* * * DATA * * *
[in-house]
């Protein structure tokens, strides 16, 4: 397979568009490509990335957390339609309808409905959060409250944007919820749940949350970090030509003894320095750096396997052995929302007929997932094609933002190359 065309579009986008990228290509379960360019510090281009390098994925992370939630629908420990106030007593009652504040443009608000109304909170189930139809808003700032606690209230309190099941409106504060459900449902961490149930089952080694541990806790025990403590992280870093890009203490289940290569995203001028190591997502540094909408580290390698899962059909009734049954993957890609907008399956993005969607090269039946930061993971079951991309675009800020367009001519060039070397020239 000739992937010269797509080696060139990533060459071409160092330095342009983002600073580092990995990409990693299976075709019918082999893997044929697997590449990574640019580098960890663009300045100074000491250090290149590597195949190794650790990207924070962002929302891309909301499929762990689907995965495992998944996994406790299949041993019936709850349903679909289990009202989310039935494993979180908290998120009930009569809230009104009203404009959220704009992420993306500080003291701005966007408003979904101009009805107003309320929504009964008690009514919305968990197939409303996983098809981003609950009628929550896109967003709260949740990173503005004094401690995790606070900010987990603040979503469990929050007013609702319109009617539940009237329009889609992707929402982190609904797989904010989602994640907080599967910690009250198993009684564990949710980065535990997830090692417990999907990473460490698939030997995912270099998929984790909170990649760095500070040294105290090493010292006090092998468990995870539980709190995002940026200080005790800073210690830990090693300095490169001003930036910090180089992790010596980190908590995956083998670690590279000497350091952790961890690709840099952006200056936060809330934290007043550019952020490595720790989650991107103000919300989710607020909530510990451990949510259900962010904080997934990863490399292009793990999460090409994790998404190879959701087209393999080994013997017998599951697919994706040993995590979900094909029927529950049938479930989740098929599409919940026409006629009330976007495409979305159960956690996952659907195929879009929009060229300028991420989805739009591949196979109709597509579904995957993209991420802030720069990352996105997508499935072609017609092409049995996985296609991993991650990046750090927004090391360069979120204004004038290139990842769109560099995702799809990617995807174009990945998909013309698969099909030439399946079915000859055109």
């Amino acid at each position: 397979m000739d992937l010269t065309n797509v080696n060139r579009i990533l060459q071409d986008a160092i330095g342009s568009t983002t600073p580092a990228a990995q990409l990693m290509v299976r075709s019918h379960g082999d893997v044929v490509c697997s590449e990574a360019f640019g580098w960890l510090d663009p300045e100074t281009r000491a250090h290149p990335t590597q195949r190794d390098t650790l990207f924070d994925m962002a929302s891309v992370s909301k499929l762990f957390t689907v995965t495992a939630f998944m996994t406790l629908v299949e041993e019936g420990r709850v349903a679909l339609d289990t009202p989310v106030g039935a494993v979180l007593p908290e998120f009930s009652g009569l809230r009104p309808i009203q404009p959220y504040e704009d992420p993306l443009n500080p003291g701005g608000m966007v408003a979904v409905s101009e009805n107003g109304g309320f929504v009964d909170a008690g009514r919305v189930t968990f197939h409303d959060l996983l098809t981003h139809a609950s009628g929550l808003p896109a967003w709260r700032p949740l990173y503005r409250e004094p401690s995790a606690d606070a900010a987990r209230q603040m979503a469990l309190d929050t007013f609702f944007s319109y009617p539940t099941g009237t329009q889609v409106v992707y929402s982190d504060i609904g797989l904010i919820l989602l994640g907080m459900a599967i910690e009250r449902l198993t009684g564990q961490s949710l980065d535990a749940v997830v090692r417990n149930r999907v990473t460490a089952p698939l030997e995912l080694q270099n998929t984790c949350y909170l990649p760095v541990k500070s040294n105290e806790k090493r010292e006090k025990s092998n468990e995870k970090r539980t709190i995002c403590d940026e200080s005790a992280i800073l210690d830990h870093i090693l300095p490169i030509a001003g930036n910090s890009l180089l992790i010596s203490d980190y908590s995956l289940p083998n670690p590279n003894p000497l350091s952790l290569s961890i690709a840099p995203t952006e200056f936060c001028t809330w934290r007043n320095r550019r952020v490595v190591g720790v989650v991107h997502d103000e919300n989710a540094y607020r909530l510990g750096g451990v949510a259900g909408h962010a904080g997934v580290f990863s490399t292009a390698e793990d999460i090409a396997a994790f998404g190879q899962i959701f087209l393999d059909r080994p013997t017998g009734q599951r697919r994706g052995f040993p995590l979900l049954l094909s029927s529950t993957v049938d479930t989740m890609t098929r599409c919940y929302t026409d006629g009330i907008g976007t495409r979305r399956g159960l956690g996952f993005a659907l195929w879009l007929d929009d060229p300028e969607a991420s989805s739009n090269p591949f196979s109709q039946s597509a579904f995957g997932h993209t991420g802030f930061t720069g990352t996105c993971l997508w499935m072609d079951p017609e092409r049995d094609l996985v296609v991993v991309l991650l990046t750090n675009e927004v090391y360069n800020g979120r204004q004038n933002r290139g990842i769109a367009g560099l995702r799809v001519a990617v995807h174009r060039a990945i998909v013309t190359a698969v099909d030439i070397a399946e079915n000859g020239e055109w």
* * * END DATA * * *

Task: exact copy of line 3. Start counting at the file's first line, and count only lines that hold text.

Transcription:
């Amino acid at each position: 397979m000739d992937l010269t065309n797509v080696n060139r579009i990533l060459q071409d986008a160092i330095g342009s568009t983002t600073p580092a990228a990995q990409l990693m290509v299976r075709s019918h379960g082999d893997v044929v490509c697997s590449e990574a360019f640019g580098w960890l510090d663009p300045e100074t281009r000491a250090h290149p990335t590597q195949r190794d390098t650790l990207f924070d994925m962002a929302s891309v992370s909301k499929l762990f957390t689907v995965t495992a939630f998944m996994t406790l629908v299949e041993e019936g420990r709850v349903a679909l339609d289990t009202p989310v106030g039935a494993v979180l007593p908290e998120f009930s009652g009569l809230r009104p309808i009203q404009p959220y504040e704009d992420p993306l443009n500080p003291g701005g608000m966007v408003a979904v409905s101009e009805n107003g109304g309320f929504v009964d909170a008690g009514r919305v189930t968990f197939h409303d959060l996983l098809t981003h139809a609950s009628g929550l808003p896109a967003w709260r700032p949740l990173y503005r409250e004094p401690s995790a606690d606070a900010a987990r209230q603040m979503a469990l309190d929050t007013f609702f944007s319109y009617p539940t099941g009237t329009q889609v409106v992707y929402s982190d504060i609904g797989l904010i919820l989602l994640g907080m459900a599967i910690e009250r449902l198993t009684g564990q961490s949710l980065d535990a749940v997830v090692r417990n149930r999907v990473t460490a089952p698939l030997e995912l080694q270099n998929t984790c949350y909170l990649p760095v541990k500070s040294n105290e806790k090493r010292e006090k025990s092998n468990e995870k970090r539980t709190i995002c403590d940026e200080s005790a992280i800073l210690d830990h870093i090693l300095p490169i030509a001003g930036n910090s890009l180089l992790i010596s203490d980190y908590s995956l289940p083998n670690p590279n003894p000497l350091s952790l290569s961890i690709a840099p995203t952006e200056f936060c001028t809330w934290r007043n320095r550019r952020v490595v190591g720790v989650v991107h997502d103000e919300n989710a540094y607020r909530l510990g750096g451990v949510a259900g909408h962010a904080g997934v580290f990863s490399t292009a390698e793990d999460i090409a396997a994790f998404g190879q899962i959701f087209l393999d059909r080994p013997t017998g009734q599951r697919r994706g052995f040993p995590l979900l049954l094909s029927s529950t993957v049938d479930t989740m890609t098929r599409c919940y929302t026409d006629g009330i907008g976007t495409r979305r399956g159960l956690g996952f993005a659907l195929w879009l007929d929009d060229p300028e969607a991420s989805s739009n090269p591949f196979s109709q039946s597509a579904f995957g997932h993209t991420g802030f930061t720069g990352t996105c993971l997508w499935m072609d079951p017609e092409r049995d094609l996985v296609v991993v991309l991650l990046t750090n675009e927004v090391y360069n800020g979120r204004q004038n933002r290139g990842i769109a367009g560099l995702r799809v001519a990617v995807h174009r060039a990945i998909v013309t190359a698969v099909d030439i070397a399946e079915n000859g020239e055109w």